4) An expert said of this legendary football coach: "He possesses minimal football knowledge and lacks motivation." In response to this description, he later wrote, "It's not whether you get knocked down; it's whether you get back up." He went on to win the first two AFL/NFL Championship games...what we now know as the Super Bowl. Who is he?
5) This man was cut from his high school basketball team during his sophomore year because he was deemed to be too short. He went on to become, arguably, the best player in NBA history, and that's nothing to wave your tongue at. Who is he?
6) This future cartoonist was fired by a newspaper editor because "he lacked imagination and had no good ideas." He went bankrupt several times before he built a magical theme park. In fact, the proposed park was rejected by the city of Anaheim on the grounds that it would only attract riffraff. Who is the cartoonist?
7) This cartoonist had every strip he submitted rejected by his high school yearbook staff. Oh, and #6 wouldn't hire him. Good grief! Who is this cartoonist?
8) After this famous song-and-dance man's first screen test, the memo from the testing director of MGM, dated 1933, read, "Can't act. Can't sing. Slightly bald. Can dance a little." This memo ended up over the fire place in his Beverly Hills home. He may have been slightly bald, but his dance partner was a ginger. Who is he?
9) After his first audition, this Oscar winner was told by the casting director, "Why don't you stop wasting people's time and go out and become a dishwasher or something?" It was at that moment, he recalled, that he decided to devote his life to acting. He was the top box office star of 1967. Who is he?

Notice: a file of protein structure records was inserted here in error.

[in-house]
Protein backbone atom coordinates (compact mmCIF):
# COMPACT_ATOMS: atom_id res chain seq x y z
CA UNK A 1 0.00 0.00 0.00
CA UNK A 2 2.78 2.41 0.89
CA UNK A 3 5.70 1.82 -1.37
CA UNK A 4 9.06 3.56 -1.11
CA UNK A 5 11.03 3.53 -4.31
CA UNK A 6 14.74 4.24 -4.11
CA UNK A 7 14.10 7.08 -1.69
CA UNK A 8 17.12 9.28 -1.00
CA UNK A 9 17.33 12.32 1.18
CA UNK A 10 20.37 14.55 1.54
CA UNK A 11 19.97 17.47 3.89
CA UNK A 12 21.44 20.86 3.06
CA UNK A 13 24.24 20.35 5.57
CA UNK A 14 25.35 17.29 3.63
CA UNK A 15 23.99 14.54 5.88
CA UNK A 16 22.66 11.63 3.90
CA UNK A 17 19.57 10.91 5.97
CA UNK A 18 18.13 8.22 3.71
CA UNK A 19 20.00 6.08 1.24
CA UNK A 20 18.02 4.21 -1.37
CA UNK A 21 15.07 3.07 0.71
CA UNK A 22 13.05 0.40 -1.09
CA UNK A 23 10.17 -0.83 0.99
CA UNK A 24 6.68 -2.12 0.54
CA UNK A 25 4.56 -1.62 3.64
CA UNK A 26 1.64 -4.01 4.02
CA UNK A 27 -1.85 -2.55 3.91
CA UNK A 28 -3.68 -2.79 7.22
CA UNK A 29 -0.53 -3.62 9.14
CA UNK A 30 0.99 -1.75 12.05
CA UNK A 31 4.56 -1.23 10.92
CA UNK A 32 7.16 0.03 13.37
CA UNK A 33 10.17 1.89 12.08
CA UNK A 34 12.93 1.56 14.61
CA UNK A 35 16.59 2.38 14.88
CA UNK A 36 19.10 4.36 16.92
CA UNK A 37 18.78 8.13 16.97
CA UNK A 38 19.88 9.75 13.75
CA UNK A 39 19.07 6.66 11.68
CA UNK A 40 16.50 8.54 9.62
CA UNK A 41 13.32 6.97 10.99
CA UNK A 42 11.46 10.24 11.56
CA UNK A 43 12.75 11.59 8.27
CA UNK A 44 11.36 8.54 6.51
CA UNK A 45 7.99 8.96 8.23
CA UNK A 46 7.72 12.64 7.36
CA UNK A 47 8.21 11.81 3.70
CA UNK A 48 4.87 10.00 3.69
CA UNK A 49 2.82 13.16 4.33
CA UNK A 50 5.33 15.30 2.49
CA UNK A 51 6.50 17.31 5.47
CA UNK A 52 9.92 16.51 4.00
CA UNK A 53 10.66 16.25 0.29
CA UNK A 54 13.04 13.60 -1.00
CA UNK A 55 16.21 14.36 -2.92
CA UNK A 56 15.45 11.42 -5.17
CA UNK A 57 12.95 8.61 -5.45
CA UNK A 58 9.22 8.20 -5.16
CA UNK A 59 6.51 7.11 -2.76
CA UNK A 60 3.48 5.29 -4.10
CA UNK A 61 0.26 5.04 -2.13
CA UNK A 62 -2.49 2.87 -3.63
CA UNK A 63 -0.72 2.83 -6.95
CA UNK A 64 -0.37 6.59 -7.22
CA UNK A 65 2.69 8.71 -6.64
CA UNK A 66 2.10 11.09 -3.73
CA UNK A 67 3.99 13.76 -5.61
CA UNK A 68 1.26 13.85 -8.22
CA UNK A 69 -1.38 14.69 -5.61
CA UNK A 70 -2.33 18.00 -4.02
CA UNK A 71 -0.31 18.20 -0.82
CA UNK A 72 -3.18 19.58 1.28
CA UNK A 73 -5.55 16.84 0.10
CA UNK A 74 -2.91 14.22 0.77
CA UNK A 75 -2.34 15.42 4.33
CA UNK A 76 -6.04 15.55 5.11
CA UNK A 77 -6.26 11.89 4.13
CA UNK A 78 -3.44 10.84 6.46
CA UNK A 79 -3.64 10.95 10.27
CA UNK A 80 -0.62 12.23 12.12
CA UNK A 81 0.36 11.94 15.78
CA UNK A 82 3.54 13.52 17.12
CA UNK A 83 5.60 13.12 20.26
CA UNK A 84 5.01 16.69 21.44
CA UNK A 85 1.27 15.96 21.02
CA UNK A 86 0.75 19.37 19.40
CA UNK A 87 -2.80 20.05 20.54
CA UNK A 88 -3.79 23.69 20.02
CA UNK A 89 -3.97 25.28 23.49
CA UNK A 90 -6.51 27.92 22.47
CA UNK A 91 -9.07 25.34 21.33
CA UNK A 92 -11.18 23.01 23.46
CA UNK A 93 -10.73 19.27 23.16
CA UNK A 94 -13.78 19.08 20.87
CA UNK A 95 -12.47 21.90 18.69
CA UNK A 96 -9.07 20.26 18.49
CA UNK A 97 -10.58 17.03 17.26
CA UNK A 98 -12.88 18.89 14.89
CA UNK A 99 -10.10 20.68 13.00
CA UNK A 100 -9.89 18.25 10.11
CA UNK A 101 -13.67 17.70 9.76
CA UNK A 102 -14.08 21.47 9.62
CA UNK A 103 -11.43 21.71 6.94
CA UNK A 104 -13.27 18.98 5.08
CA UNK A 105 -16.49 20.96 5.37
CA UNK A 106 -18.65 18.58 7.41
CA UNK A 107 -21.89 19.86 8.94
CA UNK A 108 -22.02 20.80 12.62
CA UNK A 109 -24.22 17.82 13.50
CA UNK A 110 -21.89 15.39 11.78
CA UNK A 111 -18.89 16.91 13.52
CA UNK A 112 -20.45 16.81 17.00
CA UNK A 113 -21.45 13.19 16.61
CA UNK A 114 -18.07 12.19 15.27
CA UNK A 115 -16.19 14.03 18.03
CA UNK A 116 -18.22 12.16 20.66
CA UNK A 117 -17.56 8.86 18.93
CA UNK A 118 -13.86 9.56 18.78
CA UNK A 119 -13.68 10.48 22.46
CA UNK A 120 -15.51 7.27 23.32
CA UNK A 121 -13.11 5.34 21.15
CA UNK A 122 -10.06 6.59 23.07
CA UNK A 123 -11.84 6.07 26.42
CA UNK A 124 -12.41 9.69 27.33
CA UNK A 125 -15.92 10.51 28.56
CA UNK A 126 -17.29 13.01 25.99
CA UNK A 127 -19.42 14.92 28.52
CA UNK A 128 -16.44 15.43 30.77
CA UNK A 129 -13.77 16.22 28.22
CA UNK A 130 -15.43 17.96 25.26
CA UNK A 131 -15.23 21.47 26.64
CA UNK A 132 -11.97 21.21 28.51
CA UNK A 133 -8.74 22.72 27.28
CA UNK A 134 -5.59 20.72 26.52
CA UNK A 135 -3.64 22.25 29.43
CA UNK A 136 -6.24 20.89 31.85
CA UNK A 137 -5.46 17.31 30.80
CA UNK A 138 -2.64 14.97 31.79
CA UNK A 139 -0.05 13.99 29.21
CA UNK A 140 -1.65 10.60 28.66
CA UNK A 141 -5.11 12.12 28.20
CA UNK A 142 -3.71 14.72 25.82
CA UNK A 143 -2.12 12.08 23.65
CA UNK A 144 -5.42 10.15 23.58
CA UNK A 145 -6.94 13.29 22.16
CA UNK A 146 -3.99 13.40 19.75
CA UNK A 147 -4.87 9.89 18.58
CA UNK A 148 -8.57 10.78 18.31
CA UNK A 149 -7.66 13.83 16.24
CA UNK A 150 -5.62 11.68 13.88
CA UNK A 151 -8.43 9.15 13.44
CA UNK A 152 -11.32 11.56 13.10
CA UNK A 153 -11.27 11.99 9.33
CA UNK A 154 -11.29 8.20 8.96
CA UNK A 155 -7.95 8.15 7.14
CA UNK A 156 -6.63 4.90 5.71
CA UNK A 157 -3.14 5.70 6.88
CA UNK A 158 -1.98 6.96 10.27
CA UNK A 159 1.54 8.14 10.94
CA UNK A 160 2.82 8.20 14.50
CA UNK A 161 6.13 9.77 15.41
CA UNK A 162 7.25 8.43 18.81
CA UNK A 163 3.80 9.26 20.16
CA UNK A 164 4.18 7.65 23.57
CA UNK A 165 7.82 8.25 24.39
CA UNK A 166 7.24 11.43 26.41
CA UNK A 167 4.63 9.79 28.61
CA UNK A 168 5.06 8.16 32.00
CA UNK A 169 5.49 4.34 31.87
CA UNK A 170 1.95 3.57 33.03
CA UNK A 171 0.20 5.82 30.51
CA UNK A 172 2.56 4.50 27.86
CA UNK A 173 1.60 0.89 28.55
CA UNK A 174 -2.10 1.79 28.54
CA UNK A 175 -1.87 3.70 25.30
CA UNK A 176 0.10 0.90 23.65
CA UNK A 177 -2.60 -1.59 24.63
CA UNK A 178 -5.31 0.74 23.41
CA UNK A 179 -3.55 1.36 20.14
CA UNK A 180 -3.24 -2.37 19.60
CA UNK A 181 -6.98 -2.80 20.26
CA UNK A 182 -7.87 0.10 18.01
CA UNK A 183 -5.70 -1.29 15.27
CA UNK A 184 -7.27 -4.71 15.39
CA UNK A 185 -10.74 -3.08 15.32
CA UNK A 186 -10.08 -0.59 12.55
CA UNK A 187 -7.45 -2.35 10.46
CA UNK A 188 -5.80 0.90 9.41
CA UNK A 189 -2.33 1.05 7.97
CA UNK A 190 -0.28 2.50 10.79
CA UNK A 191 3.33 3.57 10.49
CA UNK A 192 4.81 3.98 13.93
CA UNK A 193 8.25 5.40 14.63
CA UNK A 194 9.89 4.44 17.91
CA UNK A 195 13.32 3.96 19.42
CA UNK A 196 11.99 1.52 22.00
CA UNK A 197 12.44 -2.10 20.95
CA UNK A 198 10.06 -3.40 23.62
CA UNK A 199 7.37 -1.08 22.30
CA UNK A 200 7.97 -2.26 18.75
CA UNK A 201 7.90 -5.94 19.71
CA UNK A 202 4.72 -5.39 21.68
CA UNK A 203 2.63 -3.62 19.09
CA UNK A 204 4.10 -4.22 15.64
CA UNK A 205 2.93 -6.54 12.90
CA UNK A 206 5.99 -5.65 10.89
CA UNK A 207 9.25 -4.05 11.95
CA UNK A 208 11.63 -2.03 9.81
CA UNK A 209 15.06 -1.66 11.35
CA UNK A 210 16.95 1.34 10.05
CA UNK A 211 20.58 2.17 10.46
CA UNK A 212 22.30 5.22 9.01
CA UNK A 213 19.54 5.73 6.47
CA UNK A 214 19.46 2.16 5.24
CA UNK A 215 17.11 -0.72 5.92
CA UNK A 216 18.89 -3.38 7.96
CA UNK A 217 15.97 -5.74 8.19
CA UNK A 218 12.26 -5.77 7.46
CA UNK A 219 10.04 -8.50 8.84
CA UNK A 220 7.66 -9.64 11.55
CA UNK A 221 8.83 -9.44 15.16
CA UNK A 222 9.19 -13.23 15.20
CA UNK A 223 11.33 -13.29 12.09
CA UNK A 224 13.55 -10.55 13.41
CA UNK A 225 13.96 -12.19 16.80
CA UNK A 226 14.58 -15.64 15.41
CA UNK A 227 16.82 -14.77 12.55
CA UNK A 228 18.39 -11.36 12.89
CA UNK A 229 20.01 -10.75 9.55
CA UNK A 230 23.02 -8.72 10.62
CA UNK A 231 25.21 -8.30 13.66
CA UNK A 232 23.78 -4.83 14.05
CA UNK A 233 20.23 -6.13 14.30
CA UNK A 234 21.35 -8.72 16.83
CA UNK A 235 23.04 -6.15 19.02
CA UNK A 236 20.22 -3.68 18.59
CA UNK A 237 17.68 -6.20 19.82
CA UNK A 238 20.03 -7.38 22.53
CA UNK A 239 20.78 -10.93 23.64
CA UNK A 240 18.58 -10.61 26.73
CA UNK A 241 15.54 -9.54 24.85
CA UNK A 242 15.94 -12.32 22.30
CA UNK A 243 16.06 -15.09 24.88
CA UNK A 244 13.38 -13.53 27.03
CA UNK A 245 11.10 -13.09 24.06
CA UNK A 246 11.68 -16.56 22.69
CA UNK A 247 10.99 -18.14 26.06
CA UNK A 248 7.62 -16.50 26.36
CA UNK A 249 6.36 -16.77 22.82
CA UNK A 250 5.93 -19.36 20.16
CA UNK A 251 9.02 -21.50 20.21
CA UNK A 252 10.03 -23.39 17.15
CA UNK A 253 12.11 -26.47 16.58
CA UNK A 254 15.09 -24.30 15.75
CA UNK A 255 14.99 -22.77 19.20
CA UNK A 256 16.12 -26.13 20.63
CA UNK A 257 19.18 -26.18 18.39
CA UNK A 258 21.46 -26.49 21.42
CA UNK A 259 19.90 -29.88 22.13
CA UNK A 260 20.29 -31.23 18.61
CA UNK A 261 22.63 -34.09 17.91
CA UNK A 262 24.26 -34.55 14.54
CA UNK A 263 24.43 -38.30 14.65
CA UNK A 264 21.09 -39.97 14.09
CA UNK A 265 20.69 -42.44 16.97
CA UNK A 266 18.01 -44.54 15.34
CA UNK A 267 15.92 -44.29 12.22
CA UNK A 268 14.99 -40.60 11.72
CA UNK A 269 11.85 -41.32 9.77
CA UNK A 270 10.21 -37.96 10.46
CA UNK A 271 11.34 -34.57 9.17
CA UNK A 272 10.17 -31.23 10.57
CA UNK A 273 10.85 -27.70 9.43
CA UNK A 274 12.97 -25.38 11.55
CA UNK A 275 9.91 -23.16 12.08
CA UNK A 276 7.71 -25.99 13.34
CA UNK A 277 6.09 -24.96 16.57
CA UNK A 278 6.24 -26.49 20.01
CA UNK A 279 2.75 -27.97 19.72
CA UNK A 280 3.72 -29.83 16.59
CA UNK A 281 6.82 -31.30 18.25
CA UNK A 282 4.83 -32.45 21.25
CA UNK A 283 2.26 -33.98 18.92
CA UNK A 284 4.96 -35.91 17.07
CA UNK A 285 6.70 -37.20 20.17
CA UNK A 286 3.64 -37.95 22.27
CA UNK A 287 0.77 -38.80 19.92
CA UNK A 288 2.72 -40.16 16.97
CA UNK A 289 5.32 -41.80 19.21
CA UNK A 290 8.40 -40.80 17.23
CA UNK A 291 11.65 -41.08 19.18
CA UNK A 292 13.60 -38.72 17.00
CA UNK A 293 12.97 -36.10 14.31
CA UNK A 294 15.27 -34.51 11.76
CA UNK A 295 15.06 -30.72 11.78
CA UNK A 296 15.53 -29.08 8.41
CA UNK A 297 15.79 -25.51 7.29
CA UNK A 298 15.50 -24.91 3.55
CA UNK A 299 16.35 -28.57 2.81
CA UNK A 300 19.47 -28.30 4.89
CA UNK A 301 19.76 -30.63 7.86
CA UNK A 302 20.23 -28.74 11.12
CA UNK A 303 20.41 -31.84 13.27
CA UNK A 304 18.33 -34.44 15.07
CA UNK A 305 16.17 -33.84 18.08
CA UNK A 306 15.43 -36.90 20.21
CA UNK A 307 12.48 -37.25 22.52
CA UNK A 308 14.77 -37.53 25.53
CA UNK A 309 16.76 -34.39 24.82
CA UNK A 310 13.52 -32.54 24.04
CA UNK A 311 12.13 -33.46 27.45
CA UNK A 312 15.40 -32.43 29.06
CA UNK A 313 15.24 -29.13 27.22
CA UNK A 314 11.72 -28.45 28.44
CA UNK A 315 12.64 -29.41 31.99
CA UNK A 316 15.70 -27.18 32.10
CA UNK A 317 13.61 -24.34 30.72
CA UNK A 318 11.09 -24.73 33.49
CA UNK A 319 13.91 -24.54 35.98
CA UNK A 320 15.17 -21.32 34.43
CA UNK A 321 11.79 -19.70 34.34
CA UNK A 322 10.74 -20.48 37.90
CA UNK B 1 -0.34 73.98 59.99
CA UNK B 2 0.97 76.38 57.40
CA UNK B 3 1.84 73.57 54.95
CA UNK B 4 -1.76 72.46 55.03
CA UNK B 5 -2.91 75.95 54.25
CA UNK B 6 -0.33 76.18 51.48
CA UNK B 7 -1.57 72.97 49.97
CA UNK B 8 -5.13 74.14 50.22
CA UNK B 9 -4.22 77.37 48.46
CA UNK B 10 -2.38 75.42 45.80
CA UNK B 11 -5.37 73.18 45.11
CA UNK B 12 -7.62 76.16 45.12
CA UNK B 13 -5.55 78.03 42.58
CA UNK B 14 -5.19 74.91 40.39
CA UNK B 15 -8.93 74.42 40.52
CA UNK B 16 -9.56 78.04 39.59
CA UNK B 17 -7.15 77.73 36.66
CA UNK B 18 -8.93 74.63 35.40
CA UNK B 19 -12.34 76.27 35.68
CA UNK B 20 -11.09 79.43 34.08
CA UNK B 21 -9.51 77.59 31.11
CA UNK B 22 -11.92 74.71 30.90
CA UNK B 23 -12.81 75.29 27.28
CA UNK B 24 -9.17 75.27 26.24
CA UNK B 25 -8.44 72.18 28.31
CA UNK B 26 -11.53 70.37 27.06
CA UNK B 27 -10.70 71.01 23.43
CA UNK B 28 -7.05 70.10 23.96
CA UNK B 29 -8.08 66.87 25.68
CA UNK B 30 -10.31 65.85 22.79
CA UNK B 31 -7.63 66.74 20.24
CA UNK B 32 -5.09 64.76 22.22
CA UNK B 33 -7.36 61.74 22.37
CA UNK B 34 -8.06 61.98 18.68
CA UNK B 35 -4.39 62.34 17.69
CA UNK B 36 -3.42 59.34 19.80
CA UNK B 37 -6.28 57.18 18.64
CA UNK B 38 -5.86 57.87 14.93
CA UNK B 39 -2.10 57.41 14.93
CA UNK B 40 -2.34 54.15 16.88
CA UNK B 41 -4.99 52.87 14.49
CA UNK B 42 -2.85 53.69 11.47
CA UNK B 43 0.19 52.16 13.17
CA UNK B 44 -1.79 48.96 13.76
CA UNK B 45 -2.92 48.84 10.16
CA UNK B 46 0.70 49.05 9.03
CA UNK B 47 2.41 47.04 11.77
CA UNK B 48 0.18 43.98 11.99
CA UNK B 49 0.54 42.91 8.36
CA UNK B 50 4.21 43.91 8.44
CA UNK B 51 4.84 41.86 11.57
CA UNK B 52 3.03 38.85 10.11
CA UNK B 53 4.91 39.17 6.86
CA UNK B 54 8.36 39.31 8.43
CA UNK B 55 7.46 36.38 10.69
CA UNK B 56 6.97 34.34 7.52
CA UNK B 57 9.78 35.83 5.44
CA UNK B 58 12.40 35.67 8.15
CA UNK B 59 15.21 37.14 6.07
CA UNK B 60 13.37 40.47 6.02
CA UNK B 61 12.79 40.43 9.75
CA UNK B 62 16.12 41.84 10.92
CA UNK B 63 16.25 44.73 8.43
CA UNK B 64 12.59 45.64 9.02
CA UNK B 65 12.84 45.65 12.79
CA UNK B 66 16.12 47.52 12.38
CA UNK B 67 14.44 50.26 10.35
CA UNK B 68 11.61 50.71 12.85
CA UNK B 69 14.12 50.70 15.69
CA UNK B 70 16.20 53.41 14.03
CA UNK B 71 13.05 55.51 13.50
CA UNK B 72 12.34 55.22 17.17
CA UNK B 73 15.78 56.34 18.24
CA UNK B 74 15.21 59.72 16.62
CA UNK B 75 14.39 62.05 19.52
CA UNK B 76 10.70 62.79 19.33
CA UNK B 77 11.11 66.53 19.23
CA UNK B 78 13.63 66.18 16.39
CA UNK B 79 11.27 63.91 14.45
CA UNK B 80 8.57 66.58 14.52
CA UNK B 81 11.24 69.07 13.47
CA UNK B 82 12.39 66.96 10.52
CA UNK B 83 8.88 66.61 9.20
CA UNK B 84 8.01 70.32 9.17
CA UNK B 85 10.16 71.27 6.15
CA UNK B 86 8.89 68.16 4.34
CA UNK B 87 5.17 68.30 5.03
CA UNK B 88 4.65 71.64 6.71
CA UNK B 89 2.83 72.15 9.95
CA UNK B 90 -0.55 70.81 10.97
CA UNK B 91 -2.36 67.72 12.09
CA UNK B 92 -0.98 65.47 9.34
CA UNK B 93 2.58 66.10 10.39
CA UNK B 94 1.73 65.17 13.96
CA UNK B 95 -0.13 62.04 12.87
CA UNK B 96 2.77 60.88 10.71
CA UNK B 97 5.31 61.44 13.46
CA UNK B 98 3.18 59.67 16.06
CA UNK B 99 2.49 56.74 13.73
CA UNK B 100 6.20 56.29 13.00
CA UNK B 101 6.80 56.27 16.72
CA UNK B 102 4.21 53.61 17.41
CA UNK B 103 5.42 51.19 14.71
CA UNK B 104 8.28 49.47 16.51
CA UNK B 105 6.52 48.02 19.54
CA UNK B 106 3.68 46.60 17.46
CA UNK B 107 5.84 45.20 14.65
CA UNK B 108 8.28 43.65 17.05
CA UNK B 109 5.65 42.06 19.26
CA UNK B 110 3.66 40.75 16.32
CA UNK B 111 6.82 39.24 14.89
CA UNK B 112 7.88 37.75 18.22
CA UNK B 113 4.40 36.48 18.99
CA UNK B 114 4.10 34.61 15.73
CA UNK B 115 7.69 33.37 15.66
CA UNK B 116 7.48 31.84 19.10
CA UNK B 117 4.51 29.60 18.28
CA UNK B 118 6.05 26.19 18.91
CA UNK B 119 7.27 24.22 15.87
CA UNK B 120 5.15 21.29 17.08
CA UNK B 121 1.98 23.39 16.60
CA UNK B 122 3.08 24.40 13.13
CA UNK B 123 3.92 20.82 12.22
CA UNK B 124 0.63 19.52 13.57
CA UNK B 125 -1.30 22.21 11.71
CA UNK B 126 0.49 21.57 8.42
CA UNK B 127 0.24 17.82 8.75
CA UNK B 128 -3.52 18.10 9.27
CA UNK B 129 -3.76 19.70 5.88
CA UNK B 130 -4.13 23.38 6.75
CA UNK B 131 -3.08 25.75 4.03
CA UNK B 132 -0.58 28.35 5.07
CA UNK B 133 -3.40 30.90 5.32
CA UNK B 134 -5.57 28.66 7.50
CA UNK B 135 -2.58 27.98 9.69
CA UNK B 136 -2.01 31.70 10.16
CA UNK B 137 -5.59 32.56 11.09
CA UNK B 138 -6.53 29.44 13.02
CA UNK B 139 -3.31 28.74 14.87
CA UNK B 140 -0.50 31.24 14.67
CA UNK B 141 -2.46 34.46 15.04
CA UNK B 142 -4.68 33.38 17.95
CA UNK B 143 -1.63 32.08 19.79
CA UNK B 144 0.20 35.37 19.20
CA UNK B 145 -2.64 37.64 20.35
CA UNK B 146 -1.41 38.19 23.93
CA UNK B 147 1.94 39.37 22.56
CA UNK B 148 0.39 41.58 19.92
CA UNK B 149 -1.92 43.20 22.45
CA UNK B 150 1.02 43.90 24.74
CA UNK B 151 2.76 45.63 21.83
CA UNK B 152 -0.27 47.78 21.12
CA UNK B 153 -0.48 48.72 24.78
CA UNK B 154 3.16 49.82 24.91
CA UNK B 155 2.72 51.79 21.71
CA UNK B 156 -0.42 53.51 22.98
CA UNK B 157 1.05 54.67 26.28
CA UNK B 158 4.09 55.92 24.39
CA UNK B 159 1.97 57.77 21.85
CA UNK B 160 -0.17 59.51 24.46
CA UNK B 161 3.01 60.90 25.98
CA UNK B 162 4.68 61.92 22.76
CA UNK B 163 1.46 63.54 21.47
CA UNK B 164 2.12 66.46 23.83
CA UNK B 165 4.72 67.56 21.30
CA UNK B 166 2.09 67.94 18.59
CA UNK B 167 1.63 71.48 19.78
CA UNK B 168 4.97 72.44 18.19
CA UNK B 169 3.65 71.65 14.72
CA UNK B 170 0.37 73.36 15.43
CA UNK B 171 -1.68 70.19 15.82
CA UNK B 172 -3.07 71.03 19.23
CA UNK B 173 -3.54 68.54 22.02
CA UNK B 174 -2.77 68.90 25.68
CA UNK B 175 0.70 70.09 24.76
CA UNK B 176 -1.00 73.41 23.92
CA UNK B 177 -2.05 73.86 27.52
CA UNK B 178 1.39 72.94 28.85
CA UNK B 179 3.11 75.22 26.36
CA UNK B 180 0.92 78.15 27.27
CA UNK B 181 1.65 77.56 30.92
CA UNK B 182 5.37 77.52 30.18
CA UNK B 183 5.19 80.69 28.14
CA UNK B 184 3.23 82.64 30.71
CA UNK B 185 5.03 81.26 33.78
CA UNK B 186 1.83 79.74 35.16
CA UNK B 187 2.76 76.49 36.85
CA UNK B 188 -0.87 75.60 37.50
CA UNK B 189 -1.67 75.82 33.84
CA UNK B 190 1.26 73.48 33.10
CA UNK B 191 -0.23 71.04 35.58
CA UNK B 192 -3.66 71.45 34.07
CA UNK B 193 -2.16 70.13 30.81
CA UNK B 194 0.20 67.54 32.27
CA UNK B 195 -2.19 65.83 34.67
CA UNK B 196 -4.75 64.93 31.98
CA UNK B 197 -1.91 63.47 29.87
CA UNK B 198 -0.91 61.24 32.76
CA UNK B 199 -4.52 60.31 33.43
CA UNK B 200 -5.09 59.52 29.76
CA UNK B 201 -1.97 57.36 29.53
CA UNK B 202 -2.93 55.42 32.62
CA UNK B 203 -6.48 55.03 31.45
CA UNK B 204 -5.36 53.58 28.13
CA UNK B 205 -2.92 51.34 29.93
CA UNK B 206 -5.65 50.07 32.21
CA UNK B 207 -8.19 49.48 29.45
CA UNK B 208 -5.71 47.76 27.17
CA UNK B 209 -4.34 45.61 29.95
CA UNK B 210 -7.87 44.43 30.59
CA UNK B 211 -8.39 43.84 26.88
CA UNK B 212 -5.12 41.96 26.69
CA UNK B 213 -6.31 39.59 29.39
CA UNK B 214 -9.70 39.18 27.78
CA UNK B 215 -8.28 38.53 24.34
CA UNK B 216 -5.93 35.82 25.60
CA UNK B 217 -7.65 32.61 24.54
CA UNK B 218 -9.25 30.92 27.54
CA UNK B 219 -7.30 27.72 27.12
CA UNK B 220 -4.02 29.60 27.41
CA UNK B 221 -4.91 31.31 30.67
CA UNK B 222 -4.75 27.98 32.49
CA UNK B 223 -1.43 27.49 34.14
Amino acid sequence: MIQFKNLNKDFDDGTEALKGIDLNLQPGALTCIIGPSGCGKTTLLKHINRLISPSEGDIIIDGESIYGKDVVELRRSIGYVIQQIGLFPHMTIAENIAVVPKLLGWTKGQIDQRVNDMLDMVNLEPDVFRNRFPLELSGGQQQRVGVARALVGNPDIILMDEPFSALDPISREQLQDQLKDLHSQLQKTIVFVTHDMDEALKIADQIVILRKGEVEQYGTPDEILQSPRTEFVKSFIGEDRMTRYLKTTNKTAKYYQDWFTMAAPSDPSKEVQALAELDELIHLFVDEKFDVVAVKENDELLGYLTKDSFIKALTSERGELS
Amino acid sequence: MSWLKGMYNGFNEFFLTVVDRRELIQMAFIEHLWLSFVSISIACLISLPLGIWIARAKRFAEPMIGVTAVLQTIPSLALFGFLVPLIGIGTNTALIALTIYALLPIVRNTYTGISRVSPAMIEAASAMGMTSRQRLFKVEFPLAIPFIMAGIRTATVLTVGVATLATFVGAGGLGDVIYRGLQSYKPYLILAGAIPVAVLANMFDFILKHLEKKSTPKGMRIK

10) When this fire-headed funny woman began studying to be actress in 1927, she was told by the head instructor of the John Murray Anderson Drama School, "Try any other profession." She married someone outside her race and they starred together on television. Who is she?
11) The first time this man walked on-stage at a comedy club as a professional comic, he looked out at the audience, froze, and forgot the English language. He stumbled through ninety seconds of material and was jeered offstage. He returned the following night and closed his set to wild applause. He later starred in a television show that was famously about nothing. Who is he?
12) This famous British actor's headmaster told him, "You will be a laborer all your life." He did go on to become comic-dom's most famous butler. Does being a Gentleman's Gentleman count as being a laborer? Who is he?
13) Decca Records turned down a recording contract with this quartet with the unprophetic evaluation, "We don't like their sound. Groups of guitars are on their way out." After Decca rejected them, Columbia records followed suit. Epic fail. Who were they?
14) This famously self-mutilating artist sold only one painting during his life. And this to the sister of one of his friends for 400 francs (approximately $50). This didn't stop him from completing over 800 paintings. Who is he?
15) Twenty-seven publishers rejected this man's first book, "To Think That I Saw It on Mulberry Street." They did not like it, Sam-I-am. Who is he?
How did you do? I'll post the answers later.
Keep on living the dream, folks. You only really fail when you stop trying.
Just remember that the quality that truly separates those who succeed from those who don't, is a certain je ne sais quoi. The X-Factor. Perseverence.